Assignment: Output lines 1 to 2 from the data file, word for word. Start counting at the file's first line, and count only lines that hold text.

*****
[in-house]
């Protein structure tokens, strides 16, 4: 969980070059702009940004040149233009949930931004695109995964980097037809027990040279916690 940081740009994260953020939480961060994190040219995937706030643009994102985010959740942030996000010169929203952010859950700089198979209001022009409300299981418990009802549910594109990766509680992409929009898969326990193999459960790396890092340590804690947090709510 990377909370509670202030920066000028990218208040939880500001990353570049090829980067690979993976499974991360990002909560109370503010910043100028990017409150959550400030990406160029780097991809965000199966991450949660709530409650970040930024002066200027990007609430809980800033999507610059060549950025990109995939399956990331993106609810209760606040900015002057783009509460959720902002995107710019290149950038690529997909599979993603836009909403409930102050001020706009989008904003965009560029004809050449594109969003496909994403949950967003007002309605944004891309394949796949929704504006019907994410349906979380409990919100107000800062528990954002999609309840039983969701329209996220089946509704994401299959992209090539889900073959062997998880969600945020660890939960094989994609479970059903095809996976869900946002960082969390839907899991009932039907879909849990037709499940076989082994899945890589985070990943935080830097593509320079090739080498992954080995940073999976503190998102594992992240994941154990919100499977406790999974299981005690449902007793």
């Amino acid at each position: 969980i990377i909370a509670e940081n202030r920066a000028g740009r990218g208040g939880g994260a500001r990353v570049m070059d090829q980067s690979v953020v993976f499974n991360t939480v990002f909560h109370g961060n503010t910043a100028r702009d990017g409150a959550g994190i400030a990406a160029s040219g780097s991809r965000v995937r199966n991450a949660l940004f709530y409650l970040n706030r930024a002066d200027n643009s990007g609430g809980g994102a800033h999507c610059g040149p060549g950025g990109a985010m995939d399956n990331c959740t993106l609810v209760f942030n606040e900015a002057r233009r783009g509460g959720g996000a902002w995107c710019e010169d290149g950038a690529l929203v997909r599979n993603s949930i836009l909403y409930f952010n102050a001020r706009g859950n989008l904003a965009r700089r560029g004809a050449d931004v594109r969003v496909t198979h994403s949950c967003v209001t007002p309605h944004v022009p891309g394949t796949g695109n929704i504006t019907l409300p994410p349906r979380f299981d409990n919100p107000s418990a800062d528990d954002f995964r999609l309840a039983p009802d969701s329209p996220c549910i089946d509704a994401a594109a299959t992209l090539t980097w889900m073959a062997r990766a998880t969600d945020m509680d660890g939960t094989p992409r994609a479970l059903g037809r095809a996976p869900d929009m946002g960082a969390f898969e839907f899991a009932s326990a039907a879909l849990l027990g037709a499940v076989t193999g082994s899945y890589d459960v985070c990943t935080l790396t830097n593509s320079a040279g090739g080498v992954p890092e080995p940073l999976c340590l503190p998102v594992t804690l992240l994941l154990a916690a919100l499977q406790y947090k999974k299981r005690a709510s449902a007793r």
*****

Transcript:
[in-house]
């Protein structure tokens, strides 16, 4: 969980070059702009940004040149233009949930931004695109995964980097037809027990040279916690 940081740009994260953020939480961060994190040219995937706030643009994102985010959740942030996000010169929203952010859950700089198979209001022009409300299981418990009802549910594109990766509680992409929009898969326990193999459960790396890092340590804690947090709510 990377909370509670202030920066000028990218208040939880500001990353570049090829980067690979993976499974991360990002909560109370503010910043100028990017409150959550400030990406160029780097991809965000199966991450949660709530409650970040930024002066200027990007609430809980800033999507610059060549950025990109995939399956990331993106609810209760606040900015002057783009509460959720902002995107710019290149950038690529997909599979993603836009909403409930102050001020706009989008904003965009560029004809050449594109969003496909994403949950967003007002309605944004891309394949796949929704504006019907994410349906979380409990919100107000800062528990954002999609309840039983969701329209996220089946509704994401299959992209090539889900073959062997998880969600945020660890939960094989994609479970059903095809996976869900946002960082969390839907899991009932039907879909849990037709499940076989082994899945890589985070990943935080830097593509320079090739080498992954080995940073999976503190998102594992992240994941154990919100499977406790999974299981005690449902007793």